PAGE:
A man, aged 45, was confined to his bed with acute sciatica for several weeks, and for five or six months following had used crutches, unable to bear his weight on the affected side. His physician had invited some of his professional friends to witness the treatment of this case.

The history of the case, the time that had elapsed, the rational therapeutic measures, etc., that had been employed, together with the symptoms at hand, convinced me that the severe pain, insomnia, and functional disturbances were unduly aggravated by the prolonged attention that had been given to them by the patient, which had created sense impressions that reproduced themselves in the peculiar mental state exhibited by him."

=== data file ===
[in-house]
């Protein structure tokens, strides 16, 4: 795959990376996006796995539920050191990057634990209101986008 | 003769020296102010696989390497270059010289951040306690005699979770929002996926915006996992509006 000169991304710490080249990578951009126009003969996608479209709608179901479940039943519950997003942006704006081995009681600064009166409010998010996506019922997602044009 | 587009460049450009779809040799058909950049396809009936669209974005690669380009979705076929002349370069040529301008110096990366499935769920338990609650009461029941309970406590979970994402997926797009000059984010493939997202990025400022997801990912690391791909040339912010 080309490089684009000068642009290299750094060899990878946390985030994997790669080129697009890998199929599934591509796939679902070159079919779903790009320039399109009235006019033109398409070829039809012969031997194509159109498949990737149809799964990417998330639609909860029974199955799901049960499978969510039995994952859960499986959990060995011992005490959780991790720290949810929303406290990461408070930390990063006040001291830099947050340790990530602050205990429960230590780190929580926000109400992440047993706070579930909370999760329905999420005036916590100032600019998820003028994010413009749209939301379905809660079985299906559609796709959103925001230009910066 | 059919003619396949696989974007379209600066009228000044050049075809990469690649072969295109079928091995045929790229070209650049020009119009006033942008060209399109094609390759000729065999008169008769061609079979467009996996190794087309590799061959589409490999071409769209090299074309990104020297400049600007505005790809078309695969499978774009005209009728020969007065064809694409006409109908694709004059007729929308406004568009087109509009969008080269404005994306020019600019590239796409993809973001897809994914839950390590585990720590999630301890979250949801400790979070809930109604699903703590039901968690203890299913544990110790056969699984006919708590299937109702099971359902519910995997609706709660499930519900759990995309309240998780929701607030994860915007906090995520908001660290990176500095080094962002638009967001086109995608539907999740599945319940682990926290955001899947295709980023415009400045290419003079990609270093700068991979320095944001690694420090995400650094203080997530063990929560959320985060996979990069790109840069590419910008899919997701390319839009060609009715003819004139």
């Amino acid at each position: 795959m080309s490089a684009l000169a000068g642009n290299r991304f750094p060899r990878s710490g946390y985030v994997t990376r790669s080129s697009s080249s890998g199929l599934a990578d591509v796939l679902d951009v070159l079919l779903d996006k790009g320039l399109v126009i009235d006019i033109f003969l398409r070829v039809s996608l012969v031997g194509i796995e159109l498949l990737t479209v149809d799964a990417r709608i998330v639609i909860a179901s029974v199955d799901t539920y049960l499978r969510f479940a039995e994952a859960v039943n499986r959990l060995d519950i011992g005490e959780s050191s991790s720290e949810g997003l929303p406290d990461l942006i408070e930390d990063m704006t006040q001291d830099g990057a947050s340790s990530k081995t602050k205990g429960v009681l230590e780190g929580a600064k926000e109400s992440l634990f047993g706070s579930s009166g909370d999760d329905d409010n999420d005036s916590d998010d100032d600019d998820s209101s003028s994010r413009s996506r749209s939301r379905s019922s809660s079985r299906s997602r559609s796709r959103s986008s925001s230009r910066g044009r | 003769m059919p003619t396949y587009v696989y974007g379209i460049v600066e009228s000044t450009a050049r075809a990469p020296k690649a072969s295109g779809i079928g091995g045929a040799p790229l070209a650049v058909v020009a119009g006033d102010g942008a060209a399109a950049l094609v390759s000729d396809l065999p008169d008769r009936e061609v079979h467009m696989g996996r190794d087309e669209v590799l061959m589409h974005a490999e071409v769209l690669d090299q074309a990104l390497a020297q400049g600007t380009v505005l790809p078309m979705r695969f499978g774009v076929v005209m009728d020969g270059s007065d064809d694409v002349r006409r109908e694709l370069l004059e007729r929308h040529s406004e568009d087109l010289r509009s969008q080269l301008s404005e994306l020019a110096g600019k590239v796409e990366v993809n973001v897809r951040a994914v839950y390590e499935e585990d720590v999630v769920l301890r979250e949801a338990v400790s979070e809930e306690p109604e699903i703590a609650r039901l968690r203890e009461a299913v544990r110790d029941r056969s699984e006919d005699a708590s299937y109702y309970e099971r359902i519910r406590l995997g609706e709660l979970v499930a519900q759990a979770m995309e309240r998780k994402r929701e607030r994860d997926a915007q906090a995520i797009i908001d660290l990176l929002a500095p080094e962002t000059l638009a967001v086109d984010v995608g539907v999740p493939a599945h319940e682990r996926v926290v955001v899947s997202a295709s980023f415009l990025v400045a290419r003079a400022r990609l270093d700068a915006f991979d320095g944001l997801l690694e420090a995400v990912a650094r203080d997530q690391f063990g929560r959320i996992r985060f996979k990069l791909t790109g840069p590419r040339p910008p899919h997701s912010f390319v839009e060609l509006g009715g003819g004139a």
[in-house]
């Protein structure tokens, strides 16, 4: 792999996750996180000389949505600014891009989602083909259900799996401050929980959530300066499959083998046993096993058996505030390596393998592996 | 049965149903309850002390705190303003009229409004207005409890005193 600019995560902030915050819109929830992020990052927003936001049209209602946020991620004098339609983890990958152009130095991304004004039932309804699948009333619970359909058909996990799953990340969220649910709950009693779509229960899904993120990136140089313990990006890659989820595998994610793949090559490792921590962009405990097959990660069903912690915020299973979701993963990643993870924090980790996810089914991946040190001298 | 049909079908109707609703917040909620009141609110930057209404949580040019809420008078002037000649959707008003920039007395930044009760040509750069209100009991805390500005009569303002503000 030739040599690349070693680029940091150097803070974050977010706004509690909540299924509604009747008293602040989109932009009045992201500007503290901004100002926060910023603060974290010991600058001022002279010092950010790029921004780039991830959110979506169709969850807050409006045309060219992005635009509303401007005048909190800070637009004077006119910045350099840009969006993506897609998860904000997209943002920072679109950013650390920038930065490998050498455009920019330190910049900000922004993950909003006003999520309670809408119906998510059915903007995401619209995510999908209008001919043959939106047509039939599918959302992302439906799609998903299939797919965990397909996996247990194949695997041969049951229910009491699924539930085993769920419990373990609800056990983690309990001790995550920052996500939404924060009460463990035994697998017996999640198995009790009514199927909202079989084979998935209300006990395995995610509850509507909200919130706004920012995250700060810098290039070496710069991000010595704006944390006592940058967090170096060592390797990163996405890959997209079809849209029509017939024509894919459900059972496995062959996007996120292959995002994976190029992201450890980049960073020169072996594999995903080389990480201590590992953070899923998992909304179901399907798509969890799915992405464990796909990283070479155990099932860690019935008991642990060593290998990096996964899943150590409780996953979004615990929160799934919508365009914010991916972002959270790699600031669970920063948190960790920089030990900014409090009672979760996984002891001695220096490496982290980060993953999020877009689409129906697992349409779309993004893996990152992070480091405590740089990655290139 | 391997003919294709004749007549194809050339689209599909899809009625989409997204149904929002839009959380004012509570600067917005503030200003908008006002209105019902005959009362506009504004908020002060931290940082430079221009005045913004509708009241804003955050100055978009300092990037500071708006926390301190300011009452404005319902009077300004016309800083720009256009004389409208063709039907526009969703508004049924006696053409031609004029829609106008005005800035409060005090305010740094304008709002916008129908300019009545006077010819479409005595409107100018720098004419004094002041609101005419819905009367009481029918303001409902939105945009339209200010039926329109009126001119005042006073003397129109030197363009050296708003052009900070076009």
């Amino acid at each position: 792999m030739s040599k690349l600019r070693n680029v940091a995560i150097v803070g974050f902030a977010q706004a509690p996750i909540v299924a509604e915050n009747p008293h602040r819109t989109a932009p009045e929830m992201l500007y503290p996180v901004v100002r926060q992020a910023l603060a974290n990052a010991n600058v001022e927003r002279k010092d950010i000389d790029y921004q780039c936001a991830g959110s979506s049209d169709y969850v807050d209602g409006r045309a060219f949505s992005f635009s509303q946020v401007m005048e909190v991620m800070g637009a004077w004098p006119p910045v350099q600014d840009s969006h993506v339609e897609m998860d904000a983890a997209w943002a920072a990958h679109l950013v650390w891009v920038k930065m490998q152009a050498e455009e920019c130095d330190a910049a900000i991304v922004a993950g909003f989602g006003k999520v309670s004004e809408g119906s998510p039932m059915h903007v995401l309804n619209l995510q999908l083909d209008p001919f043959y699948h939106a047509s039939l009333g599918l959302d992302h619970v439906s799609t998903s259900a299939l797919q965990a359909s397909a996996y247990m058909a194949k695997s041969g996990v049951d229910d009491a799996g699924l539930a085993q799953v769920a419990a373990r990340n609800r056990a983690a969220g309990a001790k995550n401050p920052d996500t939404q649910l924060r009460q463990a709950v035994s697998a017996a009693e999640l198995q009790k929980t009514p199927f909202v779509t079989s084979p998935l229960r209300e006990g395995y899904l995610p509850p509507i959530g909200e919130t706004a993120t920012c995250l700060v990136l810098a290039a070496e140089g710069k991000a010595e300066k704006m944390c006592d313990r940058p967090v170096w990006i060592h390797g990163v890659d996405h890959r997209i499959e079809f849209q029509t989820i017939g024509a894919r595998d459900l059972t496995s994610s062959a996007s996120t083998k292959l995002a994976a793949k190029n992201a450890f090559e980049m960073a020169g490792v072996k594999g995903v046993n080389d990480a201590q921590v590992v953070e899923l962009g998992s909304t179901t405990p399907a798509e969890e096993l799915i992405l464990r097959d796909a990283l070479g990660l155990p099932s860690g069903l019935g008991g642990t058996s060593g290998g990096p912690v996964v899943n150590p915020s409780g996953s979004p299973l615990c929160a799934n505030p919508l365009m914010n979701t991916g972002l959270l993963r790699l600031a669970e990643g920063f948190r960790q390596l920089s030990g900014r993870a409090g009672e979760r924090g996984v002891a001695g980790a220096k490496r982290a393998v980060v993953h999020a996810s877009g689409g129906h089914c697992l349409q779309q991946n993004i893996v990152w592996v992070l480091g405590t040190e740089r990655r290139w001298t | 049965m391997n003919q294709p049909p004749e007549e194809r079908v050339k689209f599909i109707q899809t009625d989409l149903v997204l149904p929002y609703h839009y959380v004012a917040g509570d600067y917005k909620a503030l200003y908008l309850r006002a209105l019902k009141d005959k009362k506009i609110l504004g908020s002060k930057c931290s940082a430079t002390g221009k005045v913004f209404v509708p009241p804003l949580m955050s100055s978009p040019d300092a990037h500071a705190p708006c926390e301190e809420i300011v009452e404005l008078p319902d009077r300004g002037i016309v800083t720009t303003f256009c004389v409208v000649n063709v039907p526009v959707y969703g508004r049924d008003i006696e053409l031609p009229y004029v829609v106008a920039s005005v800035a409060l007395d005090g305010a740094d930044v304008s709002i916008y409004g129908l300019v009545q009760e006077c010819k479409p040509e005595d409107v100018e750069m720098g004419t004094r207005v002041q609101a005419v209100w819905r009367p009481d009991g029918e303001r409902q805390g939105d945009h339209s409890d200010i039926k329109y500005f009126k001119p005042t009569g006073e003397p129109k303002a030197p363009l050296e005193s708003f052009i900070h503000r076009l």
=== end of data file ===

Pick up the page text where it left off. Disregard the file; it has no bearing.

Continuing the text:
There is always a tendency for the nervous system to retain an impression after the cause which gave it birth has passed away. This proved to be true in this case of sciatica. The patient was hypnotized, and suggestions were given to relieve his pain, to quiet nervousness, restore sleep, and re-establish the function of the disabled limb. The man, while in the hypnotic state, was persuaded to use the limb, and, when awakened, stamped his foot on the floor, walked, jumped, hopped on the affected limb, and then turned in all seriousness to the physician and said he was easy for the first time in five months. After seeing him three more times on each of the following days successively, he went to his work. This man was a carpenter and appeared in no sense to belong to the hysterical type, yet this was a psychoneurotic condition.